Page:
If there's a problem with Newman's theory, tell us what it is rather than trying to make us suspicious by claiming he had idealism clouding his senses.

Newman's theory seems utterly reasonable to me. Nothing you said did. So I would naturally gravitate towards that which seems reasonable.

Andrew Preslar said...

"Homoousious is metaphysically vacuous and merely upholds the divine identity of the Son with the Father."

That is a contradiction. For both "divinity" and "identity" are metaphysically loaded terms. To confess faith in the Holy Trinity is not the same things as to chant "Atman is Brahman."

Acolyte4236 said...

Tim,

Claiming that it happaned just moves the argument, since the Orthodox deny that DoD happaned.

Here is an obvious problem with Newman's thesis relative to Idealism.First Idealism isn't Christianity, and in fact certain features of it are quite antithetical to Christian teaching, specifically that it could justify any later "development." This is a problem with practically all forms of historical Idealism, such as Freudianism, Marxism or Hegelianism. I'd argue that some of these features are latent in Newman's theory. Another problem is that the idea of DoD that Newman has isn't itself part of the tradition.

Acolyte4236 said...

Andrew,

It is only a contradiction if a few things are true. If meaning is reference. If apophatic theology is false. If God is being. I think all of them are false.

Not all meaningful statements refer. And Catholics subscribe to some form of apophatic theology as well, so your claim has to be false on its face, on pain of contradicting Catholic teaching. And God is not being, per Dionysius, ad intra.

Tim A. Troutman said...

Acolyte - I don't consider the concept of DoD to be negotiable as to whether it happened or not so we'll simply have to start somewhere else if we wish to have any meaningful dialogue.

Acolyte4236 said...

Tim,

I don't know why you get to assert your theory without question. There are plenty of scholars who reject the idea that DoD as Newman understood it. Asserting controversial points is fist pounding.

Tim A. Troutman said...

Then how is this not "fist pounding":

Newman’s theory uses idealism to assuage his worries about modernity. It is more a product of Newman’s consciousness than Christian tradition.

Is that not "controversial"?

And I'm not just "pounding my fist". I cannot comprehend what you mean when you say someone thinks doctrine didn't develop. As I understand what you're saying, I consider it as unintelligible as someone saying that technology didn't develop. So that's what I said, I do not retract and if you have evidence that I'm wrong (about what you mean with development of doctrine), I will happily evaluate it.

The orthodox may also believe that cats and giraffes are both the same identical species. If so, I wouldn't debate that with them either and if need be I'd just "pound my fist" and assert my belief that they're different. So if you want to discuss this with me, you need to clarify what you mean by development of doctrine or how on earth any intelligible person could say it did not develop in some sense. Likewise, if you wished to convince me that cats & giraffes were the same species, you'd probably need to convince me of a definition of "species" other than what I understand that word to mean now.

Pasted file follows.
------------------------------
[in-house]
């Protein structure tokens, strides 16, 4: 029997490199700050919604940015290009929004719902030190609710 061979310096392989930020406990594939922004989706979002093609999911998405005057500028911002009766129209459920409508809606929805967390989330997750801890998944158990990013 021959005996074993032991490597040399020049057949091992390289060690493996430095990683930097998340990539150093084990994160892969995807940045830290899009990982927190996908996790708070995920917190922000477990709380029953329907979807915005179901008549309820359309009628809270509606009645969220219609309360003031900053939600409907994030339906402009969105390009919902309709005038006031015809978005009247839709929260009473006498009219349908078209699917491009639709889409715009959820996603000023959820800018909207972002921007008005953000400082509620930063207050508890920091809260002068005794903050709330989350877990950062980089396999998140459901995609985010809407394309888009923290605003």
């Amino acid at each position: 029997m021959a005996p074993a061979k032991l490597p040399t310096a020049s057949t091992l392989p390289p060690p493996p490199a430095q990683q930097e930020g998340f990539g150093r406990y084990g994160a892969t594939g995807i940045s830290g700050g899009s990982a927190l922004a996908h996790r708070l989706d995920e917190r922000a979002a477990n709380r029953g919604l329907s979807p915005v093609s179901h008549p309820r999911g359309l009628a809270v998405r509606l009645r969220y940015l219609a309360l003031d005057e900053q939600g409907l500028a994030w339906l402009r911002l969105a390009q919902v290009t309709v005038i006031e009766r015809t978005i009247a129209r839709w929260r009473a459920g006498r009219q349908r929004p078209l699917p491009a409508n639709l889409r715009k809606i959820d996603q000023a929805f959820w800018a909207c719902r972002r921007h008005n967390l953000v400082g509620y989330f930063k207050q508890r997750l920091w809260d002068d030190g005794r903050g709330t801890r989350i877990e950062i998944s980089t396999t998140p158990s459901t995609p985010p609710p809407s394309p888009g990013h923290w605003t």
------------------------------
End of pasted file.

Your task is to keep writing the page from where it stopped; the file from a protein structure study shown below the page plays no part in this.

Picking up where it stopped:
I will readily admit that I know little of Eastern Orthodoxy at least in those ways it distinguishes itself from Rome. I am willing to learn and to engage but we have to have some common ground to start with and at in this present discussion I'm not finding any.

Andrew Preslar said...

"The fool has said in his heart that there is no God."

I take it that a fundamental dogma of Catholic theology, whatever your particular version of Eastern Orthodox theology might be, is that God exists. Necessarily, the proposition is either true or false.

The criterion of truth is correspondence to reality. But if God is not real (existence and reality being roughly synonymous with being), as you suggest, then the proposition is false, and God does not exist.

Yet you may say that the proposition "God exists" is yet meaningful, though not referential (i.e., there is no Being to which the proposition corresponds). Such that the existence of the Holy Trinity is analogous to the purple pants worn by the current king of France.

Very meaningful, but not real.

If you read the Catholic Fathers, e.g., Basil, the Gregories, Augustine, Pseudo-Dionysius, Aquinas more carefully, then you may come to understand that the via negativa and the via analogia are not mutually exclusive ways. The Church is Catholic enough to embrace both. If you only count those theologians who insist on the via negativa alone (sola apophaticism), or the parts of their works that are apophatic (ignoring the rest) then you would a sectarian, conjuring theology from your own imagination, and by no means Catholic and only accidentally Christian.

You would be essentially a neo-platonist and/or buddhist who uses Catholic words just for kicks. Atman is Brahman.

Andrew Preslar said...

Of course, I should have said "hindu" rather than "buddhist."

Acolyte4236 said...

Tim,

The fact that Newman’s theory is idealistic is not controversial. As for being a product of his consciousness that may be, but I am not asserting it and claiming that it is beyond question.

To assert a controversial point and place it without argument is fist pounding. Simply because you can’t comprehend that doctrine doesn’t develop isn’t an argument that it doesn’t in fact do so. I suppose it is best to get clear as to what you think it means for doctrine to develop since it is far from clear that technology and doctrine are comparable in that respect.